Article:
When driving on the highway, it’s common to pass through construction zones filled with orange markers telling you where to go. Since traffic cones are all over our streets, it’s easy to not give them much thought. But these useful markers create visual and spatial barriers along roads in dangerous areas to help keep us drivers safer.
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Road cones — also known as traffic pylons, highway cones, safety cones, and construction cones — come in all shapes and sizes. Here in the U.S., orange is the most typical color of cone to see. Though, sometimes you might see other colors such as lime green or blue, as Safety Resource Center’s Chris Giarratana shares. These can be used to signal entrances and exits for drivers and high-traffic parking areas, respectively.
In general, there are three main types of portable traffic control markers based on their shape: drums, cones, and tubes. Tubes can also be categorized based on the shape of their top: traditional (flat/round hole), grabber (a knob to pick up by), and looper (a ring through which rope can be strung). Here’s a general overview of some of the traffic markers frequently seen on American roads, as Traffic Safety Warehouse confirms.
The most common safety indicator used on freeways is shaped like a barrel and stands about three feet tall. Drums are heavy, durable, and can be seen from far away, so they’re ideal for use around high-speed traffic areas. They can be mounted with extra reflectors.
Synonymous with indication caution areas, traffic cones come in all shapes, sizes, and colors but aren’t used very frequently these days. You’ll typically find them in parking lots or on the sides of roads where cars are temporarily parked. They’re usually carried and used by everyday motorists in emergency/immediate situations.
These tall, thin cones–alternating colored and white sections that look like a hybrid between a tube and cone–are often seen in zones where pedestrians and traffic are next to each other. For instance, these are ideal for use in public street festivals to show what areas of the street are being closed off for pedestrians, as these tubes often have loops where rope can be added to create a path.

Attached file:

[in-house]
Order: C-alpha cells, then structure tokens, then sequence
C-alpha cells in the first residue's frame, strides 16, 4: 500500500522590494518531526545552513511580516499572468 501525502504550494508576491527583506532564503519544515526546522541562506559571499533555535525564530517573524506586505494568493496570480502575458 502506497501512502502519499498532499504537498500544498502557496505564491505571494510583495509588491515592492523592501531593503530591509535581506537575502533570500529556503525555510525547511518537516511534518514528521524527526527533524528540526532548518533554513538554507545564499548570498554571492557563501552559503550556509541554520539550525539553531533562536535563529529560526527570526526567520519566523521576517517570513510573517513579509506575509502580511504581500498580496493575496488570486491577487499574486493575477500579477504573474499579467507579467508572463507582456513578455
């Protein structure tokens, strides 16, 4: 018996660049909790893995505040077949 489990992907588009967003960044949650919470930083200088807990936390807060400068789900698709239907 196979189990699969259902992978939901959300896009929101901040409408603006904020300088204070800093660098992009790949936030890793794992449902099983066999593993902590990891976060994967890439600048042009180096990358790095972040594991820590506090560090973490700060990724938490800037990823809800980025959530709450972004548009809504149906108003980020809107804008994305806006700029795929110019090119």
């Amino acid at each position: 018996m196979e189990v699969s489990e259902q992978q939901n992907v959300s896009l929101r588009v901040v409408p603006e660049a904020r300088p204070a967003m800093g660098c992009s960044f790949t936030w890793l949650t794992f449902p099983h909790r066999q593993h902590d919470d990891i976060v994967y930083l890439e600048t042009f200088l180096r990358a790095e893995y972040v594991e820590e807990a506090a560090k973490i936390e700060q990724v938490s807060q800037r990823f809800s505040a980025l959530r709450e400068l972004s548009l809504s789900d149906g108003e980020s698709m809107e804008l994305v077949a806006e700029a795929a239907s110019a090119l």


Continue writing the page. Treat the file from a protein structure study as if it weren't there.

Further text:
Caltrans maintenance crews installed approximately 120 lineal feet of channelizer on both sides of this 200-foot-long crosswalk on Sunset Avenue in Arcata Tuesday morning. Feedback from pedestrians that use the busy stretch of road was extremely positive! pic.twitter.com/cRBTbd4AZA— Caltrans District 1 (@CaltransDist1) October 23, 2019
These tubes are used to guide drivers at low speeds through/around areas of work zone activities. They have wide, heavy bases and two-or-three reflector rings (called collars) at the top.
These posts resemble channelizers but are used in more long-term, local environments, such as roundabouts and merges. They have smaller bases but can be adhered to the ground for long-term use. Some delineators also come in more unconventional shapes like these delineators used to designate bike lanes in Los Angeles.
Part of @LADOTBikeProg’s goal at @CicLAvia was to evaluate whether we can drop in permanent delineators. What did you think? 💻 firstname.lastname@example.org #ciclavia pic.twitter.com/j9wToS6Uu4— LADOT (@LADOTofficial) July 1, 2019
As enlightening as it is to know the names and uses of different traffic cones, it’s also important to remember to drive cautiously through construction zones. Brush up on some safety tips to remember when driving through work areas. Then arm yourself with these strategies to avoid getting stuck in traffic jams.
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Whitney Russell resides in Dayton, though her spirit can be found beach-bumming in Puerto Rico (the land of her half-Puerto Rican heritage). When not crafting car-related content, she can be found chasing after the most amazing toddler in the world, watching her “beaver” of a husband build amazing woodworking projects, hanging out with two crazy dogs, and visiting family and friends. She also enjoys traveling, crafting, and binge-watching period dramas when time allows. See more articles by Whitney.